GoldenEye 007 was released in 2010. Yes you read that right the best James Bond game ever was remade! Originally for Nintendo’s Wii and DS platforms – the game was re-released in 2011 for the PlayStation 3 and Xbox 360 and re-titled GoldenEye 007: Reloaded. They had the sheer brass-balls to remake the all time classic GoldenEye 007 on the Nintendo 64, but was it any good? Well gone are original developers Rare and replaced with Eurocom. Then Daniel Craig was used as Bond – replacing Pierce Brosnan… just like real life. The game also re-works the film’s story and updates it so it now takes place after the events of Quantum of Solace. This was more then just a simple remaster that we see everywhere in games today, this was completely rebuilt from the ground up.

GoldenEye reloaded

Not as classic as the N64 original, but this version was still pretty damn good. The main game follows the film pretty damn well (like the original) and still manages to keep things fresh at the same time to by adding new content. Plus the awesome multiplayer mode form the original returns complete with hidden secrets to find. A good remake and a good Bond game.

James Bond 007: Blood Stone was also released in 2010 even on the exact same day as the previous GoldenEye 007. So if you wanted James Bond games in 2010 on the same day, you had your choice. James Bond 007: Blood Stone once more featured Daniel Craig as Bond but was not based on any movie or book – an all new story set sometime after Quantum of Solace, the story was written by James Bond screenwriter Bruce Feirstein. The game ends on a cliffhanger which some fans have connected to Ernst Stavro Blofeld from the movie Spectre. A third person cover/shooter game with a few vehicle sections. This is an above average game better than some of the latter Bond game efforts – but still lacking in substance and gameplay.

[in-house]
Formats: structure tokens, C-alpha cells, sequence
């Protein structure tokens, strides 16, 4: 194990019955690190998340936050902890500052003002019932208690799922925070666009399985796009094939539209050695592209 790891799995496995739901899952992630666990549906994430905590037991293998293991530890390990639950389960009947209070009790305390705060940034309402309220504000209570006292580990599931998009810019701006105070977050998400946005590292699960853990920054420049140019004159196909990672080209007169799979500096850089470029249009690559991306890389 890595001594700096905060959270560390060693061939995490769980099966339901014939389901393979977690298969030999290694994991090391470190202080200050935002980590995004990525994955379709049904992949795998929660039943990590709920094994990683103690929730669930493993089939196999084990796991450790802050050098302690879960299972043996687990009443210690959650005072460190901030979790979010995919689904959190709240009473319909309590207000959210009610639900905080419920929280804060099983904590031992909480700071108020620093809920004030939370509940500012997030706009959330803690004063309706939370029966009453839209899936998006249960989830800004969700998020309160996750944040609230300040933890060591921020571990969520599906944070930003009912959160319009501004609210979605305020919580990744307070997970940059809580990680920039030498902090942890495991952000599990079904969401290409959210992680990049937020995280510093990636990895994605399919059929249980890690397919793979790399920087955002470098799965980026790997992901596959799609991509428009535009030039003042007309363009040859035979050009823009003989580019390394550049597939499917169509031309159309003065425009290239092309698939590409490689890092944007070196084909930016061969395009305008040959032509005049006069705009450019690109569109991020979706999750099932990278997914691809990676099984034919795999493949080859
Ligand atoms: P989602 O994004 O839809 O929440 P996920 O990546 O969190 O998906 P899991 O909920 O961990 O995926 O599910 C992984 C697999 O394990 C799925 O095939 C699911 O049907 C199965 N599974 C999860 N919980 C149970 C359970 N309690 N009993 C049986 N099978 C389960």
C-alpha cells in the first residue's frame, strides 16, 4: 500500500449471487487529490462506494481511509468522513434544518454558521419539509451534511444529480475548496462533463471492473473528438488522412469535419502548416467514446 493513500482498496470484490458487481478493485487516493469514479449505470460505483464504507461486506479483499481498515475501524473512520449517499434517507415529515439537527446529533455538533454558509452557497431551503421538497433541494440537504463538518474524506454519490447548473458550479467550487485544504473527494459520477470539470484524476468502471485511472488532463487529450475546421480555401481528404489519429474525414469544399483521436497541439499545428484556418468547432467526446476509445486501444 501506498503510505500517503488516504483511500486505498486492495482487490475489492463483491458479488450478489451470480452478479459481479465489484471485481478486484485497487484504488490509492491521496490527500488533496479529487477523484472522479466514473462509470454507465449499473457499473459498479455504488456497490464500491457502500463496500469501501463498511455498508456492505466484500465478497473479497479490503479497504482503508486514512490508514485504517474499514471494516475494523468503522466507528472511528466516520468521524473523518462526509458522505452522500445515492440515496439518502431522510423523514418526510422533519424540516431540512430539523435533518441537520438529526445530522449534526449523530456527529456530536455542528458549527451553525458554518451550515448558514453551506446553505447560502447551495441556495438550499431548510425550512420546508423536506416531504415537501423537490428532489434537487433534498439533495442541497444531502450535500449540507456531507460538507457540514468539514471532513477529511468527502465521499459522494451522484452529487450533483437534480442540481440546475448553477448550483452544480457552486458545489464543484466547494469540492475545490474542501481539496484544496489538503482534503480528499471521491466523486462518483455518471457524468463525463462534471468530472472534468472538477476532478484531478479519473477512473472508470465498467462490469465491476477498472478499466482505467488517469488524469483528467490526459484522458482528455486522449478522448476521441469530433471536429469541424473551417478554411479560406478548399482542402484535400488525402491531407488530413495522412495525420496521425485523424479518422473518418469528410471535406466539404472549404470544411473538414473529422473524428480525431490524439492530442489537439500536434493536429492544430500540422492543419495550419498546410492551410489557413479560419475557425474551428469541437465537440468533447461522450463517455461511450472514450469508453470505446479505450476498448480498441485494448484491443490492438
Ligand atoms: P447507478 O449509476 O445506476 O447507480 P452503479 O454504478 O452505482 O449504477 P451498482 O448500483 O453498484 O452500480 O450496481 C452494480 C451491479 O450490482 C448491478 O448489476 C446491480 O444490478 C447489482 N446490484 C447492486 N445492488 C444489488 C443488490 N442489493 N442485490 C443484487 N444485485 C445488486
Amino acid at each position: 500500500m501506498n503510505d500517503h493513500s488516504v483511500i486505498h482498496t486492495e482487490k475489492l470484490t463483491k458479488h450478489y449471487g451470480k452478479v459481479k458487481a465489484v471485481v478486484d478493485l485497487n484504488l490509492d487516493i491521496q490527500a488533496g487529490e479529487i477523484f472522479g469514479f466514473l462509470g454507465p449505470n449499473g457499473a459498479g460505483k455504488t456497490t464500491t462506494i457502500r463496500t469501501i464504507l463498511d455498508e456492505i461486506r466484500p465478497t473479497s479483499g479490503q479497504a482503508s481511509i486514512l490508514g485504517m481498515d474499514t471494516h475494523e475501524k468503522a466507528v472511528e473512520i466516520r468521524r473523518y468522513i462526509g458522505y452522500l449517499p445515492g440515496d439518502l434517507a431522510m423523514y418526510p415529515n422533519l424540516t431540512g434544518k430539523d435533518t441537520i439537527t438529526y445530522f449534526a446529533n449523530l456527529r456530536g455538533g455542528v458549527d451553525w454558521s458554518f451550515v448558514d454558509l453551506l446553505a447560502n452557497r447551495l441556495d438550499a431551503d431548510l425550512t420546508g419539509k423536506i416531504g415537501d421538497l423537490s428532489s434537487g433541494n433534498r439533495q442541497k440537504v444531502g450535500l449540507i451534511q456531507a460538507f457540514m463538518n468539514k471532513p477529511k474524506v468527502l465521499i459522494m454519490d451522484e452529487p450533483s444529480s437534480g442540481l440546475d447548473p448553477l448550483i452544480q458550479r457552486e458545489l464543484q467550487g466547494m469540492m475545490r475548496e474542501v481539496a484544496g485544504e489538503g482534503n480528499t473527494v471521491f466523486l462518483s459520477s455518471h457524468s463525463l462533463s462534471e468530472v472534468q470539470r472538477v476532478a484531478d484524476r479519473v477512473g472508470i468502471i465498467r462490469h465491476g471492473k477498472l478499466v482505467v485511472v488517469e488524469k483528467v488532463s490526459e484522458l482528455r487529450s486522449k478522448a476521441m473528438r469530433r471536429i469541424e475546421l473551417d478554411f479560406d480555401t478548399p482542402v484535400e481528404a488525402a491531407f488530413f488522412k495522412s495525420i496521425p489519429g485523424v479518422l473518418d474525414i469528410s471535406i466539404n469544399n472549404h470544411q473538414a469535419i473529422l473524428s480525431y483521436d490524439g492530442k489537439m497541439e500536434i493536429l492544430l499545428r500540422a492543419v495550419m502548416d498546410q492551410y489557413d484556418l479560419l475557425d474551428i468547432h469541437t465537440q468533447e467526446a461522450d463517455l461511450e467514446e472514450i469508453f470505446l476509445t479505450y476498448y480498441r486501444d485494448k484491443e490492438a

Bloodstone

And we get to the last James Bond game released so far, 2012s 007 Legends. Released to celebrate the 50th year celebration of the Jame Bond film franchise. The game starts using the opening of the film Skyfall when Eve Moneypenny accidentally shoots Bond and he falls into a river. This kick-starts a series of flashbacks were Bond recalls some of his most dangerous missions. Basically, this is a ‘Bond’s greatest hits’ game as all the missions are based on scenes from previous films.

007 Legends

Much like the previous GoldenEye 007 remake – this game modernises and re-tells classic James Bond stories – updating them for toady’s audience. It takes one mission based on one film from each of the James Bond actors on the big screen: Goldfinger (Sean Connery), On Her Majesty’s Secret Service (George Lazenby), Moonraker (Roger Moore), Licence to Kill (Timothy Dalton), Die Another Day (Pierce Brosnan) and Skyfall (Daniel Craig) with each Bond now played by Craig.

This one was pretty bad. What was meant to be a grand celebration to James Bond turning 50 ended up coming across as a cheap cash-in, lazily and haphazardly thrown together. A great idea but poorly executed – a very bellow average game.